The close-knit men of Millennium Wrestling Federation of Lincolnton, North Carolina work hard to deliver the goods week after week: vivid costumes, elaborate backstories, gripping choreography, and high-octane simulated violence. Performing to small crowds of locals, some of these wrestlers still dream of getting discovered and making it big; others own the in-the-moment reality of performing on this small scale, living for the weekends when they get to be the kinds of heroes and villains they idolized in childhood. Robert Greene’s riveting, insightful documentary follows this troupe of costumed dreamers over the course of a pivotal week. An injury threatens to make Millennium leader Jeff miss his first performance in a decade, while clean-cut, wide-eyed rookie Gabriel hungers to prove himself in a tight-knit brotherhood heavy on initiation rites and cutting humor.

Screenings
May 6, 2011
04:00 PM
Charles Theater 5

DOMAINE (Patric Chiha) — Presented by JOHN WATERS!
Directed By: Patric Chiha
Hosted/Presented By: John Waters

(35mm, France, 110 minutes)

Domaine opens at an informal outdoor gathering around a campfire of French artists and academics. Closely observed by the young, attentive Pierre (Isaïe Sultan), the adults are hoping the party goes on, that their champagne glasses get refilled. We see that the woman at the center of this gathering, for everyone but especially for Pierre, is the riveting Nadia (Beatrice Dalle), a respected mathematician, Pierre’s aunt, and the most important adult in his life.

Screenings
May 6, 2011
07:30 PM
Charles Theater 1

EVERYDAY SUNSHINE: The Story of Fishbone (Lev Anderson & Chris Metzler)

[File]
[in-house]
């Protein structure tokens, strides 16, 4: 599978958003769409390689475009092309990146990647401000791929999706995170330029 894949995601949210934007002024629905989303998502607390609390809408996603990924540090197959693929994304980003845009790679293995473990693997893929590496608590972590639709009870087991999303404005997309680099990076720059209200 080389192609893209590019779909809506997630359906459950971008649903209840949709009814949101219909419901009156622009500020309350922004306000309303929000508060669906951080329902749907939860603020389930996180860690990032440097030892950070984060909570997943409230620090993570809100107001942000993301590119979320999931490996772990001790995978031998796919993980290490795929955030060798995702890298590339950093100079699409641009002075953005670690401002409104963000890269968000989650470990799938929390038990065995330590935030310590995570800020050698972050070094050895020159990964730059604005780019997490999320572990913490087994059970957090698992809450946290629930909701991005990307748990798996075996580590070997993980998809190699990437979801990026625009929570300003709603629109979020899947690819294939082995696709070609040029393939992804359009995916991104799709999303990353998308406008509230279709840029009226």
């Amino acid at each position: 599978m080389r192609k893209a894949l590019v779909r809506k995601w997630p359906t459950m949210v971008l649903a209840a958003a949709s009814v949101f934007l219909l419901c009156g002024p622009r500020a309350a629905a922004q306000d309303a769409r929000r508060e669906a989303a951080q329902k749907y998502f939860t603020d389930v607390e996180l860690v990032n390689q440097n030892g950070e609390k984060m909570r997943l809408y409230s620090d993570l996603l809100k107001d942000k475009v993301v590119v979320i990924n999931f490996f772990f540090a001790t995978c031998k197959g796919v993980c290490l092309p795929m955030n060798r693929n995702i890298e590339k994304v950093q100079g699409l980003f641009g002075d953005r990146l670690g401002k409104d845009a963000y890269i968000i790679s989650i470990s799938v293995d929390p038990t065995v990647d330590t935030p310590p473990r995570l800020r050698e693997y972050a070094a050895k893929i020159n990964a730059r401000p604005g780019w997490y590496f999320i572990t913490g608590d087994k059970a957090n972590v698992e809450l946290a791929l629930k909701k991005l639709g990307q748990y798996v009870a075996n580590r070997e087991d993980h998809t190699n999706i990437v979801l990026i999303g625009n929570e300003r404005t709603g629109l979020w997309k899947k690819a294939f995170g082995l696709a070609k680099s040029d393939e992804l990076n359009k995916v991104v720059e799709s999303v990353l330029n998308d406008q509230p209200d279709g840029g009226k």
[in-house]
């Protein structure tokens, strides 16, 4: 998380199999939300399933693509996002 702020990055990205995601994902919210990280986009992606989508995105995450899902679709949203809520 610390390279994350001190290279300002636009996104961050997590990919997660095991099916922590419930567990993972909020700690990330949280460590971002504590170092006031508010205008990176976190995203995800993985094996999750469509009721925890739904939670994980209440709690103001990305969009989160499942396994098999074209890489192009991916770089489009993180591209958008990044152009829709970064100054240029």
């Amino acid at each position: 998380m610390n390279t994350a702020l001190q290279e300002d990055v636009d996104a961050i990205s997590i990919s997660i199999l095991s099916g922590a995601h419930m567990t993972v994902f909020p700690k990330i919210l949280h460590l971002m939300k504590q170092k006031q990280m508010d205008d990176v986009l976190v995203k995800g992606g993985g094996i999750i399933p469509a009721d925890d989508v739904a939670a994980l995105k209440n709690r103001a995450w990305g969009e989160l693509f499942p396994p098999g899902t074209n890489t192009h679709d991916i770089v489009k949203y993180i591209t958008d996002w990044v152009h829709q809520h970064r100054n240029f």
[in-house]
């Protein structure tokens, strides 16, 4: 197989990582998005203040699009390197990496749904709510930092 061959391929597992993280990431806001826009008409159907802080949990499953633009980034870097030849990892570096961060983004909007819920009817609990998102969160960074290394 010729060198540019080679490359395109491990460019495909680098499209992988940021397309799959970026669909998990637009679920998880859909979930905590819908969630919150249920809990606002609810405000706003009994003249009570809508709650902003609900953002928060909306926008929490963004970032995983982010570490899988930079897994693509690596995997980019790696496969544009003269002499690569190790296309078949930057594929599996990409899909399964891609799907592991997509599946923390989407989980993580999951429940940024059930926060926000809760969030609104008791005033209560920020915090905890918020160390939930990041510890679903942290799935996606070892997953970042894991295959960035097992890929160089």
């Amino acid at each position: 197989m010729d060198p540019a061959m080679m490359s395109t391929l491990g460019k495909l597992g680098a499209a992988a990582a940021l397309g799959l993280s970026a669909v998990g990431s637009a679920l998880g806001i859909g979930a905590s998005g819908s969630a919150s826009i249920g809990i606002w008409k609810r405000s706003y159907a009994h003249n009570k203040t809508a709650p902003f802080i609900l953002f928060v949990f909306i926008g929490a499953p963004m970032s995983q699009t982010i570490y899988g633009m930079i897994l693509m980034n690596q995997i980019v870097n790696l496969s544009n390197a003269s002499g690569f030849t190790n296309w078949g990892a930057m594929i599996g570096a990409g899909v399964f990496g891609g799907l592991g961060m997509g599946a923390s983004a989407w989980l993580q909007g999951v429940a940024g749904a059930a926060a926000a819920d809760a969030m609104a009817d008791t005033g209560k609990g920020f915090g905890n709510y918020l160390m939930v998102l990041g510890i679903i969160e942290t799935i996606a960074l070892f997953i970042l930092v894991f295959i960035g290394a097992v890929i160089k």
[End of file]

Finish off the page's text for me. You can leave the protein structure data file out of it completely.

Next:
Directed By: Lev Anderson and Chris Metzler
Hosted/Presented By: Lev Anderson and Chris Metzler

(107 minutes)

Truly groundbreaking musicians often work hard with little reward, their deserved success landing instead in the laps of their followers. Straddling obscurity and the mainstream since 1979, L.A. sextet Fishbone has paid their dues as a long-running, hard-working, highly influential band that, despite expectations from critics and fans, has yet to achieve a major breakthrough. Not easily categorized, Fishbone’s “no compromise,” proudly democratic approach to creating music makes them a multi-legged monster, with one foot in punk rock, one in heavy metal, one in ska, one in jazz, one in hip-hop, one in soul, one in funk, one in pop music, and so on. Further, all those feet only account for the range of their sonic palette; to call their legendary live performances energetic would be an understatement.

Screenings
May 6, 2011
10:00 PM
Windup Space

UNCLE KENT (Joe Swanberg)
Directed By: Joe Swanberg
Hosted/Presented By: Joe Swanberg
Starring: Kent Osborne, Josephine Decker, Joe Swanberg, Kevin Bewersdorf

(72 minutes)

Hip, forty-something Kent (Osborne) works in Los Angeles as an animator. His life revolves around his work, his cat, the internet, marijuana, and masturbation, all of which coalesce into a daily routine he finds not only comfortable but genuinely enjoyable. Still, we also sense in Kent a nagging urge to forge deeper connections with other people – or to at least have actual sex with Kate (Jennifer Prediger). She’s an environmental journalist he met on the internet, and who plans to crash at Kent’s pad the next time she’s in LA—but can Kent’s self-sufficient lifestyle make room for a female visitor?

Screenings
May 6, 2011
10:30 PM
Charles Theater 2

BOXER’S OMEN — Presented by members of ANIMAL COLLECTIVE!
Directed By: Chi-Hung Kuei
Hosted/Presented By: Avey Tare, Deakin, and Geologist
Starring: Phillip Ko, You-hsing Lai, Tien-chu Chin, Wai Lam, Hak Shun Leung, Somjai Boomsong, Chih Tai Lin

It’s not often a film festival gets to dip into the canon of classic, crazed Hong Kong cinema, and we couldn’t be happier to present this rare 35mm screening of the 1983 Shaw Brothers’ title Boxer’s Omen (aka Mo). And we mean rare: the print we’re presenting was part of a treasure-trove of Hong Kong films unearthed in a defunct Vancouver, BC theater a little over a year ago, with no other known prints circulating on the continent.

Screenings
May 6, 2011
11:00 PM

OUR PICKS PART 2 COMING IN A FEW! Meanwhile, get your tix HERE!